These photos are from a wonderful trip along the west coast of the Antarctic Peninsula, the finger of land that juts up from the continent toward South America. Without question, the penguins were the highlight; but the other animals, the landscape, and the oddly shaped and sometimes deep blue icebergs were also quite extraordinary.
Oh, how I adore these magnificent creatures. So industrious, inquisitive, and gorgeous. Watching them walk is a delight; they stumble over rocks, extending their wings for balance, jumping to make large ascents or descents, falling flat on their stomachs and springing to their feet as if nothing had happened. Their swimming is as sleek as their walking is awkward. With their powerful wings they glide swiftly through the water, at intervals leaping into the air like dolphins.
Types of Penguin
I was lucky enough to encounter five species; particularly fortunate because Emperor Penguins are usually not seen on that part of Antarctica — but one was there, alone, resting on an iceberg. Although perhaps not the most beautiful or colorful of penguin species, the Adélies have spunky personalities, making them my favorite.
Note: the 2nd photo is a Magellanic Penguin from Tierra del Fuego, not Antarctica; I didn't have such photographic luck with penguin porpoising in Antarctica.
Standards of Cleanliness
A few more Penguin Pics
Types of Seal
Five types of seal were encountered on the trip. The Fur Seal is the only one with external ears. The Crabeater Seal is misnamed; it should have been called "Krilleater". Elephant seals are so ugly they're cute (unfortunately I only got shots of young ones which haven't yet formed the impressive proboscis). I have very mixed feelings about Leopard Seals; on the one hand they're reptilian-looking penguin-eaters; on the other hand, I must begrudgingly grant that they have a grace and beauty of their own.
A few more Seal Pics
Birds (Excluding Penguins)
Types of Bird
Many birds were seen, only a few of which I managed to photograph. Favorite: the Snow Petrel — pure white with a sweet-looking face. Least favorite: the Brown Skua — aggressive; eats baby penguins.
A few more Bird Pics
A few whales (or portions thereof) were seen. Only one photo is worth sharing; that of a humpback whale's tail.
What most surprised me was how blue many of these icebergs are; the blueness is a result of glaciers' high pressure causing the air bubbles normally present in the ice to be squeezed out. A few photos below include penguins or people to give an idea of scale.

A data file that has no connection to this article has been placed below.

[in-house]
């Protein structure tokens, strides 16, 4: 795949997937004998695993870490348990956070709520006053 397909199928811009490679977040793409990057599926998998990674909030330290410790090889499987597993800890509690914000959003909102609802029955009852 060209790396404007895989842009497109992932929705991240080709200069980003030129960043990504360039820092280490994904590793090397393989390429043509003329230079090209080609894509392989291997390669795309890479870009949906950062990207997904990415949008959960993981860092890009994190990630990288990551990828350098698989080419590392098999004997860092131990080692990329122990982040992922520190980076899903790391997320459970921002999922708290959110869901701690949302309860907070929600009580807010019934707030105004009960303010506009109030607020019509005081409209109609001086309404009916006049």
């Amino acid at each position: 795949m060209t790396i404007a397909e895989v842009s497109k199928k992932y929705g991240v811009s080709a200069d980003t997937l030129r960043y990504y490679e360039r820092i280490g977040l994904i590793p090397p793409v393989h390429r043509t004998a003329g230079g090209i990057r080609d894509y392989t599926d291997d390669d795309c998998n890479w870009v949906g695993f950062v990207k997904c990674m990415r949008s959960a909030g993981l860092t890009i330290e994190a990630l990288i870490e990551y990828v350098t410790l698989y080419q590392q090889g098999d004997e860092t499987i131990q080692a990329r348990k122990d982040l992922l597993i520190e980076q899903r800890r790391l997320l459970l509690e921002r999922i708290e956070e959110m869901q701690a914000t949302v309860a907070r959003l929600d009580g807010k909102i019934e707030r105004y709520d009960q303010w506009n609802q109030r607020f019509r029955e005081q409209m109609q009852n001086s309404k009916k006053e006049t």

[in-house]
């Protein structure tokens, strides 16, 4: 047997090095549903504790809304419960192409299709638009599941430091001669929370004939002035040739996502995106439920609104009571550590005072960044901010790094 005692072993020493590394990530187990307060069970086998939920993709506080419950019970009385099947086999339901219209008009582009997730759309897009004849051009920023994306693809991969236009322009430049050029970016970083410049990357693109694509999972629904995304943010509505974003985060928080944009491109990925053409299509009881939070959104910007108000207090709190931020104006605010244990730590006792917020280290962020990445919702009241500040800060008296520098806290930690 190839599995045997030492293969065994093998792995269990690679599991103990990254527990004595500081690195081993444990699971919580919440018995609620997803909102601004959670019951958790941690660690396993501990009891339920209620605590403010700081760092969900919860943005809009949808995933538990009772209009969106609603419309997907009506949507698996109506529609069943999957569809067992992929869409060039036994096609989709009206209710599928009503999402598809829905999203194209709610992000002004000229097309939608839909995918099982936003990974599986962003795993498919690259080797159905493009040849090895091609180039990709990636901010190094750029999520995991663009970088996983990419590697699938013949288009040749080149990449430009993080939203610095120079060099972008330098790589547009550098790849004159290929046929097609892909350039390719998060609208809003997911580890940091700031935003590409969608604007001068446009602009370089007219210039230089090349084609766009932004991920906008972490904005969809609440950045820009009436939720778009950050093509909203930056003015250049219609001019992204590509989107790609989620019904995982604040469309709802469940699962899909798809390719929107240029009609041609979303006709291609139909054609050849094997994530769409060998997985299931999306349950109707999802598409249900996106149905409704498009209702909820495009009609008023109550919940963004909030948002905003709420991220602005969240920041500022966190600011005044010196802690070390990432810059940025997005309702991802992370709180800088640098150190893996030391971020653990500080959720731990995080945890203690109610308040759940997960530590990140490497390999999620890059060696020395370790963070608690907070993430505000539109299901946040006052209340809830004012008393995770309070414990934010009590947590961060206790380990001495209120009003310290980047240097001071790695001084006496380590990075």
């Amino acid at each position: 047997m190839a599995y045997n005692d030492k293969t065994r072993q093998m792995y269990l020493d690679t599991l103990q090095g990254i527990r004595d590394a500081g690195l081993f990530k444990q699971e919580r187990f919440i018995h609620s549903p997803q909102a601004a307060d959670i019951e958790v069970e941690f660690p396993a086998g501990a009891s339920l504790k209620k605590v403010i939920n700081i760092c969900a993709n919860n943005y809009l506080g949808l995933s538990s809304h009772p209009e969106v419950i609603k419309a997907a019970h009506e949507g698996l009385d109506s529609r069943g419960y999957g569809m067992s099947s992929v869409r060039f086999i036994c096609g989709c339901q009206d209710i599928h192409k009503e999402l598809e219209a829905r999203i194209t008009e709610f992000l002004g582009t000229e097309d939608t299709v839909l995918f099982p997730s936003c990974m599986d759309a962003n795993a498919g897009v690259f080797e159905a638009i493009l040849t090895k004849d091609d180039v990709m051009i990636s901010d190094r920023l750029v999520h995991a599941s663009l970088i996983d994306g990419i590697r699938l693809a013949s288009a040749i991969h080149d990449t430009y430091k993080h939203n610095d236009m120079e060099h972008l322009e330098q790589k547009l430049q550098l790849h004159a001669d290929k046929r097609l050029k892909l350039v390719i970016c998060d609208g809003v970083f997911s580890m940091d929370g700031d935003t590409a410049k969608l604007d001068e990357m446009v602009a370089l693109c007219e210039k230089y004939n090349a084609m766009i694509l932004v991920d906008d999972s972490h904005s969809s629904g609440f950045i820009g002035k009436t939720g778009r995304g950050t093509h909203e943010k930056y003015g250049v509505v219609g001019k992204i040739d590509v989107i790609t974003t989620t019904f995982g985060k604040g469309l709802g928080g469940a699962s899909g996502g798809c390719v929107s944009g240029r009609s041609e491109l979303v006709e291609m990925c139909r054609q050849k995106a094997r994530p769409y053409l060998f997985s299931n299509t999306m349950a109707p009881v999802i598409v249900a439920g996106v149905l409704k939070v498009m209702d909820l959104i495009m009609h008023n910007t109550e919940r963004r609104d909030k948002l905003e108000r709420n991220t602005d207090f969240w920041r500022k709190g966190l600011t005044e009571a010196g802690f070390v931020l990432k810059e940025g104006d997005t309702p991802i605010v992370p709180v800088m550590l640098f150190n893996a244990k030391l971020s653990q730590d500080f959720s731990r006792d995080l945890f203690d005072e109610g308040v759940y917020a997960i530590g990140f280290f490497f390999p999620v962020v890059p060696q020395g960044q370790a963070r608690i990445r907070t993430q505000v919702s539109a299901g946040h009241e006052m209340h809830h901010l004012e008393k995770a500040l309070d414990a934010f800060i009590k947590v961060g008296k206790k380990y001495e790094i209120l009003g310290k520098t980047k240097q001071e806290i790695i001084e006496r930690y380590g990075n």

A few dozen research stations exist on Antarctica, some of which have residents year-round, and some of which are seasonal (summer only). In the past, sealers and whalers had premises on Antarctica as well.
Whalers Bay (Deception Island)
Sitting on a black sand beach of Deception Island, Whalers Bay was used by multiple whaling operations from 1906-31. Today the remains lie in ruins. Deception Island is also famous for the hot springs that supposedly make the water swimmable. I can attest that (at least at low tide), the hot springs cause a little water, perhaps a centimeter deep, to be warm right at the shore; further out, it is really, really cold.
Port Lockroy (Goudier Island)
Port Lockroy is a British Station on an island just off the Antarctic Peninsula, conducting research into the effect of human visitors on Gentoo penguin breeding. To do so, they have two groups of penguins on the island; the control group with no human contact and another group which receives over 10,000 visitors per year. Humans are not allowed to touch the penguins, but of course, the reverse isn't true. The curious, bold, and positively angelic baby Gentoos enjoy gently pecking away at their human visitors. Port Lockroy was used for British military operations during World War II. Many artifacts from that time are present in the on-site museum.
Vernadsky Station (Galindez Island)
This Ukrainian research station is famous for the Dobson meter which was used to find the ozone hole in the atmosphere above Antarctica. In addition to being a bona fide research station with meteorological and biological laboratories, the station also houses a bar, gift shop, and post office. When visitors are present, the computer engineer doubles as a bartender and the electrician as a tour guide. Fourteen people work at the station. All are male; hence the choice of gym adornment.
Wordie House (Winter Island)
This British meteorological research station was in operation from 1947-54 and is now designated as a historic site under the Antarctic Treaty System. Old equipment and staples have been well-preserved. The house contains a toilet but no bath (that I saw, at least).
The easiest way to reach Antarctica as a tourist is to take a boat leaving from Ushuaia, Argentina. It usually takes two days to reach the tip of the Antarctic Peninsula, though it can take longer; storms or strong winds in the notorious Drake Passage can lengthen journey time and cause severe rocking of the ship. An alternative is to leave from a port in Australia or New Zealand; it takes longer but reaches more southerly parts of the continent. I went with a company called Aurora Expeditions which I recommend highly for their relatively small tour group sizes and excellent lecture program. Some intrepid visitors to Antarctica have even made the journey in their own yachts!